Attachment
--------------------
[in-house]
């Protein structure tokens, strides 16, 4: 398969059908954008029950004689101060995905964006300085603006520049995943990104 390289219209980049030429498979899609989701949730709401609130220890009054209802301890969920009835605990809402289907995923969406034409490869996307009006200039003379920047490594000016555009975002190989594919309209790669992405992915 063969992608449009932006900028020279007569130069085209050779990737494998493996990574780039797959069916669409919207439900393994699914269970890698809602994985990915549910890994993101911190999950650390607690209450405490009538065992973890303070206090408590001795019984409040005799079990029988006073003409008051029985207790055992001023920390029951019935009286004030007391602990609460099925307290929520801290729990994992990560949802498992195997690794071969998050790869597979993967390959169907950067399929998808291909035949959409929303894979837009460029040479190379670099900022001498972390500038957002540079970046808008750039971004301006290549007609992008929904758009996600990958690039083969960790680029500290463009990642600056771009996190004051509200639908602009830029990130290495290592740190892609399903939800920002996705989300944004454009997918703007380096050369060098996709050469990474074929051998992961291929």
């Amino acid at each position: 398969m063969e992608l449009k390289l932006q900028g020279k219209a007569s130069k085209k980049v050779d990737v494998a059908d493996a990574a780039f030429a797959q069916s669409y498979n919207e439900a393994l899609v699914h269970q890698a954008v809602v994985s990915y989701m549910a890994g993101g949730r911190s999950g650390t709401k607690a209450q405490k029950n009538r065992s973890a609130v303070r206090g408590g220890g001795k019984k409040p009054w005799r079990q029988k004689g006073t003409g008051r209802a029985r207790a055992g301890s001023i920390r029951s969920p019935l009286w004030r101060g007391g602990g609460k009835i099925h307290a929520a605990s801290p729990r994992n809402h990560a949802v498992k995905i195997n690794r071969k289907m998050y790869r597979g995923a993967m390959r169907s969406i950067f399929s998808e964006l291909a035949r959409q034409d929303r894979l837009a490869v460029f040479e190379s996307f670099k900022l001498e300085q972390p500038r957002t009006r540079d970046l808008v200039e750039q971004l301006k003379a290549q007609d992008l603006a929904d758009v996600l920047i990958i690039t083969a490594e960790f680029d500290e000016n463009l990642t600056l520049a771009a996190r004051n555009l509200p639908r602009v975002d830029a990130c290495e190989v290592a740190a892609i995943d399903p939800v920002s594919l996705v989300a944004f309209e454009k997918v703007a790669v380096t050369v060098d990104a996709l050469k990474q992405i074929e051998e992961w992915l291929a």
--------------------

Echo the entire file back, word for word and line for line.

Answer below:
[in-house]
């Protein structure tokens, strides 16, 4: 398969059908954008029950004689101060995905964006300085603006520049995943990104 390289219209980049030429498979899609989701949730709401609130220890009054209802301890969920009835605990809402289907995923969406034409490869996307009006200039003379920047490594000016555009975002190989594919309209790669992405992915 063969992608449009932006900028020279007569130069085209050779990737494998493996990574780039797959069916669409919207439900393994699914269970890698809602994985990915549910890994993101911190999950650390607690209450405490009538065992973890303070206090408590001795019984409040005799079990029988006073003409008051029985207790055992001023920390029951019935009286004030007391602990609460099925307290929520801290729990994992990560949802498992195997690794071969998050790869597979993967390959169907950067399929998808291909035949959409929303894979837009460029040479190379670099900022001498972390500038957002540079970046808008750039971004301006290549007609992008929904758009996600990958690039083969960790680029500290463009990642600056771009996190004051509200639908602009830029990130290495290592740190892609399903939800920002996705989300944004454009997918703007380096050369060098996709050469990474074929051998992961291929």
């Amino acid at each position: 398969m063969e992608l449009k390289l932006q900028g020279k219209a007569s130069k085209k980049v050779d990737v494998a059908d493996a990574a780039f030429a797959q069916s669409y498979n919207e439900a393994l899609v699914h269970q890698a954008v809602v994985s990915y989701m549910a890994g993101g949730r911190s999950g650390t709401k607690a209450q405490k029950n009538r065992s973890a609130v303070r206090g408590g220890g001795k019984k409040p009054w005799r079990q029988k004689g006073t003409g008051r209802a029985r207790a055992g301890s001023i920390r029951s969920p019935l009286w004030r101060g007391g602990g609460k009835i099925h307290a929520a605990s801290p729990r994992n809402h990560a949802v498992k995905i195997n690794r071969k289907m998050y790869r597979g995923a993967m390959r169907s969406i950067f399929s998808e964006l291909a035949r959409q034409d929303r894979l837009a490869v460029f040479e190379s996307f670099k900022l001498e300085q972390p500038r957002t009006r540079d970046l808008v200039e750039q971004l301006k003379a290549q007609d992008l603006a929904d758009v996600l920047i990958i690039t083969a490594e960790f680029d500290e000016n463009l990642t600056l520049a771009a996190r004051n555009l509200p639908r602009v975002d830029a990130c290495e190989v290592a740190a892609i995943d399903p939800v920002s594919l996705v989300a944004f309209e454009k997918v703007a790669v380096t050369v060098d990104a996709l050469k990474q992405i074929e051998e992961w992915l291929a």